Thursday, November 12
I’m sitting in a bar across the street from the very prominent place I used to work. I’m visiting with a good friend. Someone who is smart, and driven, and clearly destined for wonderful things.
There was a time when this friend believed that I was very good at my job – and while that may have been (may even still be) the case – the way in which I used to go about my work, was anything but good. In fact, it was hurtful – driven by a crippling need to “prove” and lack of self-worth to ever say “no.”
And while I assumed my gift would be confiding in my friend and picking up the check, (both of which I still do) turns out, it was something a little different.
While my friend and I are visiting, a league of former colleagues begin filtering in. Someone from another department has scored an excellent opportunity in New York City, and this is the goodbye party.
I didn’t expect to see so many people that I used to work with at one time. I’m aware that it makes me a little anxious. A group of six has suddenly (or so it feels) circled around me and I’m struck when one of them asks:
“So, Amanda, are you loving the new job?” (I haven’t worked with these good folks for nearly eight months.)
“The Foundation where I’m at now does excellent work and I’m very proud to be associated with it,” I start, and then, am very surprised to hear myself go on, “but to be honest I’ve been out on a leave for nearly eight weeks. I go back to work on a part-time basis beginning Tuesday.”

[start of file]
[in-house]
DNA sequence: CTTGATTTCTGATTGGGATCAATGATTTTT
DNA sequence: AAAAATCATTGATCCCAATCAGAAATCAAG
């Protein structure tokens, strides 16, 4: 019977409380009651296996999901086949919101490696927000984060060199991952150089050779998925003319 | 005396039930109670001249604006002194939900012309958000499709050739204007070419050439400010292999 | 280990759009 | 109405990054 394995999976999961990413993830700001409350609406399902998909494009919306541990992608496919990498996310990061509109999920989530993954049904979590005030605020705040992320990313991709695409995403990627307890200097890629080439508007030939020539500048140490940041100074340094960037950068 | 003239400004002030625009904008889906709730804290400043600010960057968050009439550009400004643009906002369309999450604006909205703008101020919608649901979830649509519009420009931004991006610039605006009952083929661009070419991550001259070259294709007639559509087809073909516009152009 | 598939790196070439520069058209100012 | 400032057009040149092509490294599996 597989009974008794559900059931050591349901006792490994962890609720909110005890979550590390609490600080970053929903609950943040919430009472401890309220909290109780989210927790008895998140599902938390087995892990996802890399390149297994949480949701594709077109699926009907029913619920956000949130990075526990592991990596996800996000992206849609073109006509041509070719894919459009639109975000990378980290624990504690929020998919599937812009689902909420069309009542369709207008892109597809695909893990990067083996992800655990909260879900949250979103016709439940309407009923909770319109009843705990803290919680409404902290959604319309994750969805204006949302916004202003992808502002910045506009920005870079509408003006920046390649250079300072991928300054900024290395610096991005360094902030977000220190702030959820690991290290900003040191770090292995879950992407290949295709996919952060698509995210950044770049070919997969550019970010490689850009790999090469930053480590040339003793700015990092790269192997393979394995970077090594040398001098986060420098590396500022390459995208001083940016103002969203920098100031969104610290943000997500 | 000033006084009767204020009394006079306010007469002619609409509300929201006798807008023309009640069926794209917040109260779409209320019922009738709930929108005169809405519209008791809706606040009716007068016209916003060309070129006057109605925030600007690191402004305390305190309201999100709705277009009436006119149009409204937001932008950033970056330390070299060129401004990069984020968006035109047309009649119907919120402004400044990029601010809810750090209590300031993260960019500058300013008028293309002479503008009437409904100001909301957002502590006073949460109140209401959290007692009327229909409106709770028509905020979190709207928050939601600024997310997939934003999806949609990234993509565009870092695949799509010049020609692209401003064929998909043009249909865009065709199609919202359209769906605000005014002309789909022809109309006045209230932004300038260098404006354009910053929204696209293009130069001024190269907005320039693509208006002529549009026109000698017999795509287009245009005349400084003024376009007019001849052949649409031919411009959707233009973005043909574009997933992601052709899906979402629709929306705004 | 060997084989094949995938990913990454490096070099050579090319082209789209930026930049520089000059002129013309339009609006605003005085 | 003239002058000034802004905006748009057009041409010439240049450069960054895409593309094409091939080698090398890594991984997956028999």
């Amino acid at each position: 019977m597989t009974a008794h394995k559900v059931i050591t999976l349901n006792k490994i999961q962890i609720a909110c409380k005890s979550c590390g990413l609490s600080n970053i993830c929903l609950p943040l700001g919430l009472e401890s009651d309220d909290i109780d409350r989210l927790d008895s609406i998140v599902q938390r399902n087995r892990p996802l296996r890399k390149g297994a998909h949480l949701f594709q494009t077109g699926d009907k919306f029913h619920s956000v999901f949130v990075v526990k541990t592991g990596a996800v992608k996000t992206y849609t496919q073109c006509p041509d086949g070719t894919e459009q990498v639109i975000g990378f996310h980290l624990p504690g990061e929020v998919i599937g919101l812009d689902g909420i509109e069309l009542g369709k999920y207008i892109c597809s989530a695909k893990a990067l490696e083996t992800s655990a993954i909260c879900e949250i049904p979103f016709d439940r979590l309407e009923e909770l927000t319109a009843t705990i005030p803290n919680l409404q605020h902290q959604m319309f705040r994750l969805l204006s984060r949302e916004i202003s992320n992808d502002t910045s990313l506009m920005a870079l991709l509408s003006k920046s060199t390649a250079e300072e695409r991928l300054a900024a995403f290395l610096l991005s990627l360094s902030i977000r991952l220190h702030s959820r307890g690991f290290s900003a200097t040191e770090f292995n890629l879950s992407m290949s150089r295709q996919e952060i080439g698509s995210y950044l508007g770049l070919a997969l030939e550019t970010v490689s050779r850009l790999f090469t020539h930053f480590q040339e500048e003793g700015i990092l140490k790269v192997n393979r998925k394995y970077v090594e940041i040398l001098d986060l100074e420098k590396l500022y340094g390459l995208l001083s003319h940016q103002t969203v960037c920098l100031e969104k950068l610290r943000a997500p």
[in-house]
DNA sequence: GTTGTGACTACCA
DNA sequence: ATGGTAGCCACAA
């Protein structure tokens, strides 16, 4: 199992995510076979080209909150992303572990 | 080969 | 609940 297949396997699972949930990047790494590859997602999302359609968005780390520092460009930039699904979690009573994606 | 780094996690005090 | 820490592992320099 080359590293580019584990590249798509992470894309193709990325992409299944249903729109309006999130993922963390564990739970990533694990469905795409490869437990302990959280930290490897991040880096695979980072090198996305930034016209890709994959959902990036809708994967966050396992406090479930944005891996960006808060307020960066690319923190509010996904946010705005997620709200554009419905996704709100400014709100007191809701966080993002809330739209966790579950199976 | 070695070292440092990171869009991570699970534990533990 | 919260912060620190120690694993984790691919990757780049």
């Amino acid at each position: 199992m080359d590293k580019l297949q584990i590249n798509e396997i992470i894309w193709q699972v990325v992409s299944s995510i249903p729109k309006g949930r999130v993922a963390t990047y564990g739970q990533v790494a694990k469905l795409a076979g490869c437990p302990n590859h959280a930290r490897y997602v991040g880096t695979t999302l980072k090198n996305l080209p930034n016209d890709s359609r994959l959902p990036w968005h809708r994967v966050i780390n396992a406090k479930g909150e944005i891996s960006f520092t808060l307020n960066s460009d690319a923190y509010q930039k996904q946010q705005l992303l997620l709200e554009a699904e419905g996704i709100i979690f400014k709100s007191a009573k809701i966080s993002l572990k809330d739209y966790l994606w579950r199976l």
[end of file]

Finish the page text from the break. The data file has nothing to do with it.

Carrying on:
A sort of collective, “Oh,” arises.
“I was diagnosed with the Depression and General Anxiety Disorder more than six months ago,” I offer. “But, I was managing symptoms way before that. I hit a point where I couldn’t manage them anymore, and so I got help, and now, honestly, I can say I’m good. I’m really good and looking forward to easing back into work again.”
My honesty is met with sheer kindness.
“That’s amazing,” one former colleague remarks.
“I’m so happy for you,” adds another.
“It’s so good to hear,” from yet another.
Before being mindful about this practice of Thanksgiving, I never could have received the sincere concern, admiration, and gratitude that so clearly came through from my former colleagues. It simply used to be impossible for me to hear. The same lovely, well-intended words would’ve been brutally butchered through my worse-case scenario internal interpreter. Leaving me only to feel judged, defensive, and ultimately, lonely.
But, now, sitting in this warm, charming, quintessential New England watering hole, I feel the way one should feel when among friends; happy, open, and thankful.
I didn’t plan to live out an age-old cliché today, but you know, when the truth sets you free, I’ve learned it’s good (really good) to just go with it.